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Rocket Engineers Podcast Host

A New Podcast Making Waves for Young Engineers

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It’s not Rocket Science, but RocketEngineers is making waves for new, young engineers – soundwaves, that is.

Podcasts have become extremely popular, which is of little surprise because of their ability to provide all kinds of information in a direct and entertaining way. They can also be listened to virtually any time and any place. Having already provided ten mechanical engineering podcast tips while our Germany-based teammates have published episode #1 of the item podcast (in German), we’d like to introduce the host of an exciting podcast related to the manufacturing and engineering industry. Lennard Hermann is studying for a PhD in the Production Engineering Cluster at RWTH Aachen University and has spent a number of years exploring how mechanical engineering students and engineers can optimize their performance. His German-language RocketEngineers podcast focuses on how engineers can achieve their goals, and in the following interview with item team members, he provides some practical tips for engineers starting out on their careers.

Absolute Favorite Topic: The Journey So Far

I (Interviewer): Mr. Hermann, you’ve written two books for mechanical engineering students and now host your own podcast called RocketEngineers. How did your journey bring you to where you are now?

My student days didn’t get off to a very promising start, but I then really applied myself and obtained my Master’s degree with distinction. The main reason for this improvement was that I devoted a great deal of attention to study performance, asking how exactly the methodology of learning works and what you need to do. I then looked into this in greater depth in my study guide “Erfolgreich studieren Maschinenbau” (Study for Success in Mechanical Engineering) which I followed up with a general guide covering all engineering courses. That was the first time I came across the idea of working independently alongside my normal engineering career. I became what they call a “solopreneur.” That also led me to podcasting.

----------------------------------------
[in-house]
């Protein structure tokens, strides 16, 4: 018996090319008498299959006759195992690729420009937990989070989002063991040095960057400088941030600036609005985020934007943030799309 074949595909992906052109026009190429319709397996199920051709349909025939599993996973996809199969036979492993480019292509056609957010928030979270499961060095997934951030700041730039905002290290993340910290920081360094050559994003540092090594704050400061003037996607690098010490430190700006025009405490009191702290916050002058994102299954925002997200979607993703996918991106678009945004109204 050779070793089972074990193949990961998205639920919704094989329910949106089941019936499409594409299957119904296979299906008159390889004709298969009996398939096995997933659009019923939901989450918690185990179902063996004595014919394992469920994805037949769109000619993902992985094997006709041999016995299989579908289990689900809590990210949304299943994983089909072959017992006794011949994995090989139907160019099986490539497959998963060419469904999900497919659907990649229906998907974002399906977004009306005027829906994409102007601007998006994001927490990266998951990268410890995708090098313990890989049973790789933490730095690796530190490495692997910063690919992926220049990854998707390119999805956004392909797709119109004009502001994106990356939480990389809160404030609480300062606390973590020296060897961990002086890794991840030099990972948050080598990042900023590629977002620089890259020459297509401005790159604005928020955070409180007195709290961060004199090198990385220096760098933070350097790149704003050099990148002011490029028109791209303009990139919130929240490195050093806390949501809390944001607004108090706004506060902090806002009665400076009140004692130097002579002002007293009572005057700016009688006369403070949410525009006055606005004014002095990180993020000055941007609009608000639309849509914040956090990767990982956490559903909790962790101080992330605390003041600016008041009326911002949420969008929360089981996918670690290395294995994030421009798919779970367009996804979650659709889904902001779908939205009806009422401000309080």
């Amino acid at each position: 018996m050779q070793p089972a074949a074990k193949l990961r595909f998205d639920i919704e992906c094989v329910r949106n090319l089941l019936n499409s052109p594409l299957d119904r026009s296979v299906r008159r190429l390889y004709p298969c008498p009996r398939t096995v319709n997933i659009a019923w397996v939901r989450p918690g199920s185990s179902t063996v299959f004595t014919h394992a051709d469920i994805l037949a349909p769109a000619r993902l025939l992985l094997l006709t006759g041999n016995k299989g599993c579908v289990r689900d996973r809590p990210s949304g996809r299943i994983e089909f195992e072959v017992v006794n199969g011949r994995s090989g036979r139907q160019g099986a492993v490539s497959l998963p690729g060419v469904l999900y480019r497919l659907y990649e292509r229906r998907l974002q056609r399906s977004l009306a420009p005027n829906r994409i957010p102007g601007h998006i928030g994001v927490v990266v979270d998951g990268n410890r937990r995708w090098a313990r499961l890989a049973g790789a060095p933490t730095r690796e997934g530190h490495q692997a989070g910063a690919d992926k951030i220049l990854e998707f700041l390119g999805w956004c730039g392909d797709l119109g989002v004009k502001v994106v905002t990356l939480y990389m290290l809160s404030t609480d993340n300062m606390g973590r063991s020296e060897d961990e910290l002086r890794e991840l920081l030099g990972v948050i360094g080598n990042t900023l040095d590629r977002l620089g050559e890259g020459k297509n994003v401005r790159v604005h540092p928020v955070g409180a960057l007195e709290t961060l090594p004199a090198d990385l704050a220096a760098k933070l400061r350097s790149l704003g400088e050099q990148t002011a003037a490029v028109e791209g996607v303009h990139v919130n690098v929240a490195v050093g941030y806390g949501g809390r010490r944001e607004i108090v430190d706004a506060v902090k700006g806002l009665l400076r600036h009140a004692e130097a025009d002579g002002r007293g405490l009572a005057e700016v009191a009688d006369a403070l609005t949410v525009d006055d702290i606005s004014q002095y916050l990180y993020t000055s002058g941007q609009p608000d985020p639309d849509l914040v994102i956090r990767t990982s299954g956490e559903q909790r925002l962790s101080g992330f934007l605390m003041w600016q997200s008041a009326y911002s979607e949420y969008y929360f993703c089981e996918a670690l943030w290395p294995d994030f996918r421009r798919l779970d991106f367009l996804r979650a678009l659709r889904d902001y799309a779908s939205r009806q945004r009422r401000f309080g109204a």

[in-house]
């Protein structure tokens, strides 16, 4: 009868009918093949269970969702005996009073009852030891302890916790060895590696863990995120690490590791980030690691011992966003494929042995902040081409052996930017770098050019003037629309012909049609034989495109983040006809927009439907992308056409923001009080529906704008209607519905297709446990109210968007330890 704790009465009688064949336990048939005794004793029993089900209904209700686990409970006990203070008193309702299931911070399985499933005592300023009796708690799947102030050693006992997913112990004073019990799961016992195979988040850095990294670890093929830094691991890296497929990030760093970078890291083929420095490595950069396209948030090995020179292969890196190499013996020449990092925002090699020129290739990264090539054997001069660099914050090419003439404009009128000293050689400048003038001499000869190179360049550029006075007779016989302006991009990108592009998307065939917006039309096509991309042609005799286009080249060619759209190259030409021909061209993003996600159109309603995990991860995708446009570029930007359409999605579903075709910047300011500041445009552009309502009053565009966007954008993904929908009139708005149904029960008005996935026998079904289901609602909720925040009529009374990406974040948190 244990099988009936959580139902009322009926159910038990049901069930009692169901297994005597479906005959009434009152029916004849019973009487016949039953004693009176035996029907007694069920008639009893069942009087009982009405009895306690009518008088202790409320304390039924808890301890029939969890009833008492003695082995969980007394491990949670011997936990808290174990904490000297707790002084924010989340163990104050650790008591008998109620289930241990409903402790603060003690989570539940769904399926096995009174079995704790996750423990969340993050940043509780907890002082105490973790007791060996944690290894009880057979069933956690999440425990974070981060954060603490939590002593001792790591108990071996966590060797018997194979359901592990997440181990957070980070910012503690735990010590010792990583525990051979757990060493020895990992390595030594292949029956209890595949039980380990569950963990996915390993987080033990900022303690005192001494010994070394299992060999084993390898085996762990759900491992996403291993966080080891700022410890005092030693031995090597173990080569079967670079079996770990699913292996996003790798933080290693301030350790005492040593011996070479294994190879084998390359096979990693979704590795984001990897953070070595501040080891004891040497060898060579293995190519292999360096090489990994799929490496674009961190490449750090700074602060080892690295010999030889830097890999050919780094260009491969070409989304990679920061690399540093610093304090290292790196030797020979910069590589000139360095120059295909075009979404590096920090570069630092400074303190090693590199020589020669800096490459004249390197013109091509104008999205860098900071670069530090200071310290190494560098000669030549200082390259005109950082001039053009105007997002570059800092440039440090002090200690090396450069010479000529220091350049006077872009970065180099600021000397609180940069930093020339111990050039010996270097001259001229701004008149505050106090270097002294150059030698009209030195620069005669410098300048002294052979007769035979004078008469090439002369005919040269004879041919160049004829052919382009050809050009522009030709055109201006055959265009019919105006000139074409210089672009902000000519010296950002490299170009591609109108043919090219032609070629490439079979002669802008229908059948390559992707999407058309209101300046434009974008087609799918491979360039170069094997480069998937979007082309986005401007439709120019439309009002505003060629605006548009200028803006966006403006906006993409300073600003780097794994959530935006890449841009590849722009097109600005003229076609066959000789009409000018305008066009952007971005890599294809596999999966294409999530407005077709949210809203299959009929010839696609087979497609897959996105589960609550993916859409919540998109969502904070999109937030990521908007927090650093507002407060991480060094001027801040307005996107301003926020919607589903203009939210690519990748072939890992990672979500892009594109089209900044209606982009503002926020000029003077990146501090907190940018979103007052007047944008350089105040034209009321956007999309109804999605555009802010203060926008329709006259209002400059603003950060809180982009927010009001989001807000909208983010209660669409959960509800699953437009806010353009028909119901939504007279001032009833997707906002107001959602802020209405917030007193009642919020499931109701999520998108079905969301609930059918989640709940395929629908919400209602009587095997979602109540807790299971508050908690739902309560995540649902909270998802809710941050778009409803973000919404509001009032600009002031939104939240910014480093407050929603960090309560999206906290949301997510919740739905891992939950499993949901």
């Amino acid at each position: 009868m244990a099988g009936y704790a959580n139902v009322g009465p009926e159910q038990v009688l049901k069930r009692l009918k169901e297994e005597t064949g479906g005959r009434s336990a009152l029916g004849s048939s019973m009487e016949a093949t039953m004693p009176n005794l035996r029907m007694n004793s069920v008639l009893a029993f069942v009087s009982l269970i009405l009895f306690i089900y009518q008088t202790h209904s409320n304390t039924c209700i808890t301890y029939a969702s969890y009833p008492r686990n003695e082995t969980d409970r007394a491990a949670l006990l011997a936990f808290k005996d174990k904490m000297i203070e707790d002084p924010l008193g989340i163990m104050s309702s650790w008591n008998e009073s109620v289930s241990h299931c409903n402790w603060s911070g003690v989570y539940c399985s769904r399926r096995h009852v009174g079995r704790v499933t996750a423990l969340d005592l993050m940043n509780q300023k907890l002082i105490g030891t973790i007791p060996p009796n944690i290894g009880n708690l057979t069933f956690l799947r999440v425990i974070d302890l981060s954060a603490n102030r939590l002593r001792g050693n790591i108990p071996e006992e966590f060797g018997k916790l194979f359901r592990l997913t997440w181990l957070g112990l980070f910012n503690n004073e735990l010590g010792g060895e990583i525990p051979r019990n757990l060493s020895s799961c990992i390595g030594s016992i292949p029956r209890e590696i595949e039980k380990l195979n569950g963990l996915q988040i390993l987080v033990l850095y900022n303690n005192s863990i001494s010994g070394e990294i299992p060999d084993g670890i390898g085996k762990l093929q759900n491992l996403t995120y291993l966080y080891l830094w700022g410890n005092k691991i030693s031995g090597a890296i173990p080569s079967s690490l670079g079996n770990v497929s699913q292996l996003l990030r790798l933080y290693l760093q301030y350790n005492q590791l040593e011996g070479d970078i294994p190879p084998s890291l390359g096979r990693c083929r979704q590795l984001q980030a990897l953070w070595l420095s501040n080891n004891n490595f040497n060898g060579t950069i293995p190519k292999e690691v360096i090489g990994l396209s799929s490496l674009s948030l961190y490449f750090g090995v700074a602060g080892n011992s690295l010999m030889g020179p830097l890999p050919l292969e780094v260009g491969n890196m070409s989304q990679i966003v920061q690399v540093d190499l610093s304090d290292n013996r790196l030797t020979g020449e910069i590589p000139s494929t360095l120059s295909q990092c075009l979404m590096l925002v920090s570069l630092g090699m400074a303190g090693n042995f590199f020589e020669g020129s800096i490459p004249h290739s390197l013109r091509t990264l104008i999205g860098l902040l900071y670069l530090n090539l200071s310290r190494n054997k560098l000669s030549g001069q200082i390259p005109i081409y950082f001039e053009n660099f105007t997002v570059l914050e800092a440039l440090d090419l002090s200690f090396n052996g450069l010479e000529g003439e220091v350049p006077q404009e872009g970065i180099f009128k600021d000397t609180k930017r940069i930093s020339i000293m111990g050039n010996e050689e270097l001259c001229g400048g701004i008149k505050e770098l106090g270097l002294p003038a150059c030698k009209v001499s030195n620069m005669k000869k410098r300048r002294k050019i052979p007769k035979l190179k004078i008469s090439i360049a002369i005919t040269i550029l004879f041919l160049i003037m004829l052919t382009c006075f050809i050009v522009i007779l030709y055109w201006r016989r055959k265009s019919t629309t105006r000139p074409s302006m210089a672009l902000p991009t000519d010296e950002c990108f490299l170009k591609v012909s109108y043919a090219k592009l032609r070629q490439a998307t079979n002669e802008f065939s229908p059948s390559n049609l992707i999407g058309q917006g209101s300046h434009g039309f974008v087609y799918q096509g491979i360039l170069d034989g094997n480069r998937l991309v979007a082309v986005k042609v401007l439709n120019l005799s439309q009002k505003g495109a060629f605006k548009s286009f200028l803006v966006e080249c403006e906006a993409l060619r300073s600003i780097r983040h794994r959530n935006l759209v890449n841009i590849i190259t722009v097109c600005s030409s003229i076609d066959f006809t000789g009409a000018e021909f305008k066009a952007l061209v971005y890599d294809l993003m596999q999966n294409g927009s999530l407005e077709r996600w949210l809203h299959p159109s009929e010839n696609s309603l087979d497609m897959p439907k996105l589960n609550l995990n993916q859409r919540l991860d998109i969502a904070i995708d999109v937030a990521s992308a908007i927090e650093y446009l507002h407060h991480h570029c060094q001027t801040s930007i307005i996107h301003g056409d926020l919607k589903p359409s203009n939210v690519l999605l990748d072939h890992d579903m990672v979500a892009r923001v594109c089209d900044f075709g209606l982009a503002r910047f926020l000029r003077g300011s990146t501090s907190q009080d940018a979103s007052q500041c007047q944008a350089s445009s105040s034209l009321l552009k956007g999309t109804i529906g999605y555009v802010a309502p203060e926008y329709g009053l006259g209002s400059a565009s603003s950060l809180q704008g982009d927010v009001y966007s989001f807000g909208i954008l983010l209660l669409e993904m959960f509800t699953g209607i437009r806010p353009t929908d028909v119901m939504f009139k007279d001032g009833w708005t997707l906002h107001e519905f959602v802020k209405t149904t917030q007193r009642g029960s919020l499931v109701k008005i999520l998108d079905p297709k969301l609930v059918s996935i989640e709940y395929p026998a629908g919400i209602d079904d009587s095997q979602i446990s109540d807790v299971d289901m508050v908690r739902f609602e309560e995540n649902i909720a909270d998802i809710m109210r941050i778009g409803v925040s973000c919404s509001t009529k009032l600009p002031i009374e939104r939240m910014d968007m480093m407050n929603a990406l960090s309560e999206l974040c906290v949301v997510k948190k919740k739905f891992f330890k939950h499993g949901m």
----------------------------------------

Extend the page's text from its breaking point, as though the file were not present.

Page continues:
What is it that you like about sharing your knowledge?

The concept of community is what I enjoy most. You encounter people who are also looking to learn. They want to further their education, achieve something, and make things happen. Quite simply, I enjoy communicating with people like that. Young students looking for tips are also always getting in touch. I naturally appreciate this kind of feedback, so I’m more than happy to reply to questions, even though I obviously don’t always have the answer.

The Podcast with Managers Offering Career Tips to Engineers

What exactly does the RocketEngineers podcast cover?

My podcast offers career tips, tricks, and hacks from experienced engineers that can help others get ahead in their own engineering careers. I always interview experienced engineers in managerial positions who are in charge of other employees, the kind of people who run a department, division, or plant. I ask them questions about their professional lives, such as: